Senator defends Harper Tories' attack on the charitable sector, as green leaders deconstruct it
While Senator Plett may view the discussion around Martians and Al Qaeda as “silly”, environmentalists with other organizations say this week’s remarks are no laughing matter.
"This would be funny as a Rick Mercer satirical skit, but as a public statement from a Senator this kind of crude attempt to smear those who disagree with him is alarming,” said Keith Stewart, climate and energy campaign coordinator at Greenpeace Canada.
“Greenpeace depends on the generosity of individuals to support us in this work, as we don't take money from governments, corporations, or political parties in order to ensure our independence from precisely these kinds of threats."
Representing another organization targeted by the Senators, Tides Canada spokesperson Alison Henning expressed similar concerns with the government’s tone and tactics.
“The role of government is to take a balanced position and to work with all voices to find solutions that work for Canadians. Throughout history, some of our greatest achievements are the result of government and the environmental conservation community work together,” Henning said in an email.
“It is disappointing to see this increasingly antagonistic approach. This is an attempt to silence voices that are speaking out for our clean air, safe drinking water and healthy communities,” she said.
Anti-environmentalist rhetoric in the Senate
Liberal senator Grant Mitchell, the Senate’s environment critic, took issue with the “anti-environmentalist rhetoric” being thrown around in the inquiry.
“Senator Plett’s comments speak to the Government’s agenda to demonize environmental groups. All legitimate interests on these major energy projects have a right to be heard, and this is a smear campaign to denigrate legitimate perspectives as anti-Canadian,” Senator Mitchell said.
“Holding and reconciling different opinions is the hallmark of what it means to participate in Canadian democracy.”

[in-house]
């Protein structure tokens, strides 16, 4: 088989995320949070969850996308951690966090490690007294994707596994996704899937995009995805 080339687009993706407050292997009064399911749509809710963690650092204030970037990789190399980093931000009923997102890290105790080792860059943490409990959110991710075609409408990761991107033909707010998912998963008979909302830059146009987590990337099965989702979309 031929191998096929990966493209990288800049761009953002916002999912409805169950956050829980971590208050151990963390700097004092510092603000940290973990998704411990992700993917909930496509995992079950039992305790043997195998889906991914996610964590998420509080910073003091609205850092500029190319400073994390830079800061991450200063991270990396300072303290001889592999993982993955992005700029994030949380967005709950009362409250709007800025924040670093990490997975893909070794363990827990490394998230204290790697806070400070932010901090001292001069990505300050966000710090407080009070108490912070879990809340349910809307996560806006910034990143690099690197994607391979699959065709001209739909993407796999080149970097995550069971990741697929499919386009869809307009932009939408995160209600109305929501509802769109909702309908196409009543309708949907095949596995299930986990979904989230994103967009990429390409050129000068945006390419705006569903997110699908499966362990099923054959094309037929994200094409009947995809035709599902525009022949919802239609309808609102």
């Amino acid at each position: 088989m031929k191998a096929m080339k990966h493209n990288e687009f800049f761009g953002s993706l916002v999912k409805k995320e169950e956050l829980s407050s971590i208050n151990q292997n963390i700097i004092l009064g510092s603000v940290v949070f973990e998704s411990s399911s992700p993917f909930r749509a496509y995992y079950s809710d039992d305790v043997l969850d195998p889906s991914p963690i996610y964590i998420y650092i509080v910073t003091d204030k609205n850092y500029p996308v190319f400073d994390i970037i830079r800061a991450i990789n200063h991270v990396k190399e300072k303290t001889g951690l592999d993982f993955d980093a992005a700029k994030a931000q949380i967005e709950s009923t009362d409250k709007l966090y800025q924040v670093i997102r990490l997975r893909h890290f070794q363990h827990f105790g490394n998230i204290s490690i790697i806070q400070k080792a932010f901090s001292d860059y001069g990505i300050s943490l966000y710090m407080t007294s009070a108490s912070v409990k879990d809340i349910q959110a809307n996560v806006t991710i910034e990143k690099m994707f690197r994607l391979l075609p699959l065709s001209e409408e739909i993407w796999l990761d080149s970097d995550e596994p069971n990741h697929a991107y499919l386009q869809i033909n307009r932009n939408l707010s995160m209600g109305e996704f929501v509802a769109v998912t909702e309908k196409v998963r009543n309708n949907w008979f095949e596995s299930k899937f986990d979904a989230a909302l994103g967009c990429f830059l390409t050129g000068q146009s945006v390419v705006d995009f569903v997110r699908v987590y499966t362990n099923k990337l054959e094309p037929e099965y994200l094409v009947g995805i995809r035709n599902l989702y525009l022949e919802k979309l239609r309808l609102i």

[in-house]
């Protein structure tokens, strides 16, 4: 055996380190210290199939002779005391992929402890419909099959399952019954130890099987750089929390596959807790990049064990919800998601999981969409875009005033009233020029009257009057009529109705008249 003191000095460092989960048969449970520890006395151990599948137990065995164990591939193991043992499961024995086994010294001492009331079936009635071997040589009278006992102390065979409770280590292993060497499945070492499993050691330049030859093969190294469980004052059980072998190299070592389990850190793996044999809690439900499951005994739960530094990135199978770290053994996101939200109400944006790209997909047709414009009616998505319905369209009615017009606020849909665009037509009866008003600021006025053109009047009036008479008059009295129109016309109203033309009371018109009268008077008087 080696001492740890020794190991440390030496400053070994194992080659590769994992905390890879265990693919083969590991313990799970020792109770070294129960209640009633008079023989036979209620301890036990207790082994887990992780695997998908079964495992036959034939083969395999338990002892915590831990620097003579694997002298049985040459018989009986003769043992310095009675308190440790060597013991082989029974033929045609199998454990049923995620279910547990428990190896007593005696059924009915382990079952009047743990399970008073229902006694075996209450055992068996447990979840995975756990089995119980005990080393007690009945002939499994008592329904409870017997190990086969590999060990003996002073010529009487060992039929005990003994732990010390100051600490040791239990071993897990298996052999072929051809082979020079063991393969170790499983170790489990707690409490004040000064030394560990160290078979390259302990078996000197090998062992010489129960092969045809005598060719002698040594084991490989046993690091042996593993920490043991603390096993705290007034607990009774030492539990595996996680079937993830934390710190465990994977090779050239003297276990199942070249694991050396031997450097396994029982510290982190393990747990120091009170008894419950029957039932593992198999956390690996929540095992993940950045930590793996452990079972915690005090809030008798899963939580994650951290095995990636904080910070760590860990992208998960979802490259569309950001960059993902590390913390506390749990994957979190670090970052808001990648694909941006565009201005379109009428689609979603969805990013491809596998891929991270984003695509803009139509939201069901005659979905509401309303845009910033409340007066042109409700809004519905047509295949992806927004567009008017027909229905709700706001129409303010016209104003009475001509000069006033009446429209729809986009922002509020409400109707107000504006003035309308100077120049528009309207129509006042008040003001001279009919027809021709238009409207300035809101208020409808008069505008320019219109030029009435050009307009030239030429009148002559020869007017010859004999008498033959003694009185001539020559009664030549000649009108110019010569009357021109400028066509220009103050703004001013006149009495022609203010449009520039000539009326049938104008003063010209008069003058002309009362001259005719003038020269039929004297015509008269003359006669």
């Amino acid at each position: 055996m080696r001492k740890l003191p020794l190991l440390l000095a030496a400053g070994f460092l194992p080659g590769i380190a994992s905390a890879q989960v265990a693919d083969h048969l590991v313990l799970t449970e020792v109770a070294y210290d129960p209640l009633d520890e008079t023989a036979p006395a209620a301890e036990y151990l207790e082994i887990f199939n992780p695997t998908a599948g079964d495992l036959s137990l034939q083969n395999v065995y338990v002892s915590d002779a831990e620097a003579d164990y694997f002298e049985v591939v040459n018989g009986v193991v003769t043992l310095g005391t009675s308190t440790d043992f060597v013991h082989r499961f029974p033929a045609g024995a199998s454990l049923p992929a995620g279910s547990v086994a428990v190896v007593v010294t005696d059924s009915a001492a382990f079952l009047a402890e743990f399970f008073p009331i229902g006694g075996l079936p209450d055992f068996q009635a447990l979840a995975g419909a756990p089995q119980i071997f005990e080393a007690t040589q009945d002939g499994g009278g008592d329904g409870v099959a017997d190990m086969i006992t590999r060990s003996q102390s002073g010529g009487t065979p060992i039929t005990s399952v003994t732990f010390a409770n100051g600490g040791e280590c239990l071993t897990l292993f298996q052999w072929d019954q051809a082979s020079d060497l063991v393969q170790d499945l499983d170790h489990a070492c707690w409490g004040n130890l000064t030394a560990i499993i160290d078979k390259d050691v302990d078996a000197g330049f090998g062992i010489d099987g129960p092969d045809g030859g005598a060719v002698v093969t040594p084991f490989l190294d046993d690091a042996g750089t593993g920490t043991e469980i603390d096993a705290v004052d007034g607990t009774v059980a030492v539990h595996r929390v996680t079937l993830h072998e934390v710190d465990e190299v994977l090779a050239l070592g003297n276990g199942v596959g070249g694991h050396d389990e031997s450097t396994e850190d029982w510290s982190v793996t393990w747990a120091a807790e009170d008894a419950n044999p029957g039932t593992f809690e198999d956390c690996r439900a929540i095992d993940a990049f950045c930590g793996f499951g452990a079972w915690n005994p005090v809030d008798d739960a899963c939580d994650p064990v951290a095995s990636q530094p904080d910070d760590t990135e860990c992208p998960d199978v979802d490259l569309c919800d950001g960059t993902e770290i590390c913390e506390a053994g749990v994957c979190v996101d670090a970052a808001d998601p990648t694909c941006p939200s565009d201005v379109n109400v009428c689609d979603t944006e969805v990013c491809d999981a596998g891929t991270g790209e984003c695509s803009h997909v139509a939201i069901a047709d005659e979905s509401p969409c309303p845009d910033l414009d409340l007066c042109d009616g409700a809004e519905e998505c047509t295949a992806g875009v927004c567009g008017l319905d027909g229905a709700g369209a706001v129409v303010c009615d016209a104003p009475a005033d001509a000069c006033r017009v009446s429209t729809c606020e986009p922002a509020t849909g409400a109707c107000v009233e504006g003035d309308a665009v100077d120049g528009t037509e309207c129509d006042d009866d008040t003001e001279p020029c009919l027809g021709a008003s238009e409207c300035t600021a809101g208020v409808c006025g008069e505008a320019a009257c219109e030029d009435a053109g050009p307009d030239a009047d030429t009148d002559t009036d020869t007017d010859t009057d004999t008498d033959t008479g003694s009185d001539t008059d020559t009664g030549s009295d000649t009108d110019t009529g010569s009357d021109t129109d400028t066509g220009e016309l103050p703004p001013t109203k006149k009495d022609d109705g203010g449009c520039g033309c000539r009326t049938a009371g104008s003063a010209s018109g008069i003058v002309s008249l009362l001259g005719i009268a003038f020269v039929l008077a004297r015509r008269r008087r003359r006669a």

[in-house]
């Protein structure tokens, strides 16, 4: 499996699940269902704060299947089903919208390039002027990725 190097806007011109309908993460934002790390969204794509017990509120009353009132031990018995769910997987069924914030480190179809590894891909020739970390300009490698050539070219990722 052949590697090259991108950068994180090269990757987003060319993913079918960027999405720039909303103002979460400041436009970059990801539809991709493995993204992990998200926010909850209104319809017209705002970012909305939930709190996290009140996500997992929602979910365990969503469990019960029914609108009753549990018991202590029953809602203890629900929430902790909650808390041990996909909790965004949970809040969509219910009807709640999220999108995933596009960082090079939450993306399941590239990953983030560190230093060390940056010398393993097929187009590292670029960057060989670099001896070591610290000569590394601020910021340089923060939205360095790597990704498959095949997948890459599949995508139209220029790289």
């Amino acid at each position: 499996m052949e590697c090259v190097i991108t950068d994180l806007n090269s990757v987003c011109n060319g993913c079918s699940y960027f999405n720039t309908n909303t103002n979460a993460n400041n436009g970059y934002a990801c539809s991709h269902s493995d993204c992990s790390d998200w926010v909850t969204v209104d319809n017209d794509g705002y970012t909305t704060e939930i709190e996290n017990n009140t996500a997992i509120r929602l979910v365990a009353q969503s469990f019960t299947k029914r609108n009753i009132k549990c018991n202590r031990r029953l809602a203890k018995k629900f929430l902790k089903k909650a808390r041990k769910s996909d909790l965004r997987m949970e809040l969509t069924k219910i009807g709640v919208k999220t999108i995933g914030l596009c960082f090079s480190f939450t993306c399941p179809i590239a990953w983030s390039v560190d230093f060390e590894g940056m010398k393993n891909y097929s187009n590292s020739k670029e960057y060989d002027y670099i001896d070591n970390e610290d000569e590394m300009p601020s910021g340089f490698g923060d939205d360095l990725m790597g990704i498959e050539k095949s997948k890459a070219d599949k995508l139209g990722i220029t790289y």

In the Senate chamber on Wednesday, Senator Mitchell challenged the Conservatives, noting a “fundamental shift” in the government’s position on environmental issues and climate change.
“What kind of government would suggest that absolutely legitimate charitable groups like the Suzuki Foundation, like the Sierra Club Foundation, are meddling in public policy debate in this country, when they exclude groups like the Fraser Institute, which clearly takes international money, which clearly is a charity and which clearly meddles and muddles in public policy debate in this country every waking moment of their existence?,” he asked during Wednesday’s session.
The David Suzuki Foundation’s Peter Robinson, meanwhile, said that foreign funding has always been a part of how North American charities operate.
“There’s a century-long tradition of philanthropic money flowing back and forth across the borders for everything from libraries to healthcare and education, to environmental projects in both countries," he said.
"To suddenly say that this is wrong goes against this long tradition of organizations in both countries supporting work of good value in both countries. I found that really quite absurd.”
A double standard?
One argument consistently raised in this 'foreign funding' debate is whether there is a double standard being used against environmental organizations, since foreign investors and lobbies are also bringing money and influence to domestic policy issues.
“In many cases, not only is there extensive funding from corporations and business interests of issues that might be on the other side of this argument...but you actually can’t see where the funding comes from.
"So it’s not just a double standard, it’s one that’s not even a level playing field,” said Robinson.
Senator Plett, however, says there’s an important distinction between charitable funding and foreign investment.
“It's not a double standard—I'm not opposing Tides bringing money here to Canada doing lobbying here in Canada, as long as it's not done under the guise of charity,” he said.
“We clearly need foreign investment in our country. I have no argument with that at all…It's just charities, that we should have some form of legislation that prevents charitable organizations from other counties coming in here and using those dollars to work against what I personally believe is in the best interests of Canada.”